Government made Rony stay in Singapore, his marriage destroyed

Posted by on September 21, 2018 in Articles, Stories

In the second half of 2017, Sikdar Rony lodged two complaints with the Ministry of Manpower. One was over unpaid salary and the other was about having been made to pay a kickback in order to get a job transfer.

His unpaid salary case eventually went against him. His evidence was rather incomplete and he lost at the Employment Claims Tribunal.

The Ministry of Manpower (MOM) however took the matter of kickback more seriously. Rony said he had been made to pay $1,500 to his boss, and his evidence for this was good. TWC2 believes that prosecution against the employer is likely to be launched.

Where the Singapore government falls dreadfully short is with respect to responsibility for victim protection. After his salary case collapsed in December 2017, Rony was ordered to continue staying in Singapore in order to assist with the kickback investigation. He would stay a further seven months.

Throughout this entire period, he could not get a job (which we will detail below), had no income to remit to his family, and his wife eventually left him. His marriage collapsed as a direct consequence of the Singapore government’s failure to do right by him.

MOM mentioned in one of many emails that they had offered food and housing to Rony. This completely misses the point. Breadwinners do not come to Singapore merely looking for food and housing. They need to have paying jobs in order to send money home to support their families. This is especially if workers are required to stay on in Singapore by the government itself — there is nothing voluntary about that.

In January, TWC2 asked MOM to put Rony on the Temporary Job Scheme (TJS). MOM agreed; this is pretty routine for anyone asked by MOM to stay on in Singapore to assist with investigations. In Rony’s case, however, despite having found a willing employer under TJS, the Work Permit application was first delayed, then rejected. Phone calls between TWC2 and MOM did not get us much clarity as to why, except that there was nothing wrong with the prospective TJS employer.

In March 2018, Rony found another willing TJS employer, but once again the Work Permit application was rejected. Once again, MOM would not provide any clear reason why. The email we received from MOM merely said that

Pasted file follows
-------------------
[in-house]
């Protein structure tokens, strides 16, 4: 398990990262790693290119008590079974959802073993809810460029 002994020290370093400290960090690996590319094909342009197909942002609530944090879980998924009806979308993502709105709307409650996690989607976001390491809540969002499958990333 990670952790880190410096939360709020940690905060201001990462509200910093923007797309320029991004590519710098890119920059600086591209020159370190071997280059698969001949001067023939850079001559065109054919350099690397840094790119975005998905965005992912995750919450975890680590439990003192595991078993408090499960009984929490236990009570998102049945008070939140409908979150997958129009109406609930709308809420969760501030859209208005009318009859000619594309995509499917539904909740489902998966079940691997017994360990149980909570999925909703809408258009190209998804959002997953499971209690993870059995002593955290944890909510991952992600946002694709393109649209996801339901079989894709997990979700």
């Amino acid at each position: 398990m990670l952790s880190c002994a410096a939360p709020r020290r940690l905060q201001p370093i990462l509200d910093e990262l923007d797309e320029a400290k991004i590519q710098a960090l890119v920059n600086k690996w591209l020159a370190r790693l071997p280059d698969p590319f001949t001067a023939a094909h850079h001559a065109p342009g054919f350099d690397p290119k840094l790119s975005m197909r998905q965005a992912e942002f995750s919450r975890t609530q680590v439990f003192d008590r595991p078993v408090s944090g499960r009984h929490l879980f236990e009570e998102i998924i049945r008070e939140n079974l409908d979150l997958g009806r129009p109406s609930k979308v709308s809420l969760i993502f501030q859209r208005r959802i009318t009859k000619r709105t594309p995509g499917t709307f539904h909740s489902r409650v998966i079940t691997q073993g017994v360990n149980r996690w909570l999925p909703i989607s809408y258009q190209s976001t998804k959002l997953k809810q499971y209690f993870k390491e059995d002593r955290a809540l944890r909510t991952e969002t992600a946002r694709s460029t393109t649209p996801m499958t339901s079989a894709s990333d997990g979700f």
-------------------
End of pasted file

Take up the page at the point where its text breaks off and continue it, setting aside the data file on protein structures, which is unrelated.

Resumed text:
We would like to clarify that Sikdar’s application was rejected as he was unable to meet one of the conditions that would deem him eligible for employment…. We are also unable to divulge the specific condition which Sikdar failed to meet, due to confidentiality reasons.

We asked Rony if he knew of any reason why he would be blocked. He couldn’t think of any. We asked him point-blank whether he’s ever had any run-ins with the police before. He said no.

On or around 18 June 2018, MOM called Rony in and told him the kickback investigation was over and he was not needed in Singapore any further. He should get ready to be repatriated.

TWC2 appealed on his behalf for a chance at “Change of Employer (COE)”, i.e. a transfer to another company without first having to go home. MOM agreed, gave him a COE letter, but also told him his chances of having a Work Permit approved were very poor. On hearing this from Rony, we wrote to MOM:

I had a more detailed talk with Rony this morning following his session at MOM yesterday.

Rony recounted how he was forced to agree that he would return home if he were unsuccessful at obtaining a job after being given 14 days to attempt for COE.

The MOM officer attending to Rony told him there was a 90 percent chance his WP application would be rejected.

I find that to be truly inexplicable and clearly an exercise in futility designed to show only on surface that Rony is being helped and given due process.

Can MOM please explain?

Despite the short time given, Rony managed to find a new employer, who then put in a Work Permit application. For the third time, it was rejected. When TWC2 asked why, MOM said vaguely that it was because of “not meeting certain criteria”. We asked what criteria, and what could Rony do about it? The holding reply was the MOM would check and get back to us — which they never quite did.

In the same conversation, MOM also denied that any officer had told Rony he had a 90% chance of rejection. We then countered that someone must have said that; where else would he have gotten such a figure?

This entire saga strongly suggests that a secret blacklist is maintained; maybe not at MOM itself, but within some part of the government. But if so, the issue then is this

  • What are the sources of information that can put someone on a blacklist?
  • What if the information is false or malicious?
  • How does anyone overturn false and malicious accusations against him/her?

We made one last effort at clarifying the situation for Rony, as to whether he could ever come back to Singapore to work. MOM’s reply was that their “advice remains that Mr Rony will face challenges in getting his work permit approved due to the screening process.” Still no details what the problem was. Particularly interesting was how that email reply from MOM ended. Haughtily, they said they would “not be responding any further” to enquiries about Rony.

Moreover, despite finding it credible that a kickback had been demanded out of him, MOM did not assist Rony with getting his $1,500 back.

Rony went home in July 2018, virtually empty-handed and to an empty matrimonial home.

 

 

 

 

 

TWC2 is an organization that is dedicated to assisting low-wage migrant workers when they are in difficulty. We are motivated by a sense of fairness and humanity, though our caseload often exceeds our
means.

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